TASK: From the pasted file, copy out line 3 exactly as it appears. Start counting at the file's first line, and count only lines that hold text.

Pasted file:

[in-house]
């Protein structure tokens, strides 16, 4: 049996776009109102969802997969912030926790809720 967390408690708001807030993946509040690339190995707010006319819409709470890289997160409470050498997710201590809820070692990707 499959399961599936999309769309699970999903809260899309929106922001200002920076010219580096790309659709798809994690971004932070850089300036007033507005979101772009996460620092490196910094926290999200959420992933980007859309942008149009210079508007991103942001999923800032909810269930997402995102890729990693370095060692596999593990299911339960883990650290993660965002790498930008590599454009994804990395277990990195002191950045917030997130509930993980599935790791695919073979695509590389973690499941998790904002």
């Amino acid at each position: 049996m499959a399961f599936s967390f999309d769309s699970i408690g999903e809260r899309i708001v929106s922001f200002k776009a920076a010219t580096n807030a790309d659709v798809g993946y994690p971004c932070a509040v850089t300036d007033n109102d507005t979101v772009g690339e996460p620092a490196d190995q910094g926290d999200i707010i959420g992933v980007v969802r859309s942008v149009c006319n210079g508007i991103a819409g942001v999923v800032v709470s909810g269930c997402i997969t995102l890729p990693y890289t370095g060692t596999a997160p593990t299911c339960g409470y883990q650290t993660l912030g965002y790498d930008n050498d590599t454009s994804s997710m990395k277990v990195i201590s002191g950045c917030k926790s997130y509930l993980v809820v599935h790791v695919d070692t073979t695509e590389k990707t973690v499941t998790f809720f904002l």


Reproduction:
């Amino acid at each position: 049996m499959a399961f599936s967390f999309d769309s699970i408690g999903e809260r899309i708001v929106s922001f200002k776009a920076a010219t580096n807030a790309d659709v798809g993946y994690p971004c932070a509040v850089t300036d007033n109102d507005t979101v772009g690339e996460p620092a490196d190995q910094g926290d999200i707010i959420g992933v980007v969802r859309s942008v149009c006319n210079g508007i991103a819409g942001v999923v800032v709470s909810g269930c997402i997969t995102l890729p990693y890289t370095g060692t596999a997160p593990t299911c339960g409470y883990q650290t993660l912030g965002y790498d930008n050498d590599t454009s994804s997710m990395k277990v990195i201590s002191g950045c917030k926790s997130y509930l993980v809820v599935h790791v695919d070692t073979t695509e590389k990707t973690v499941t998790f809720f904002l």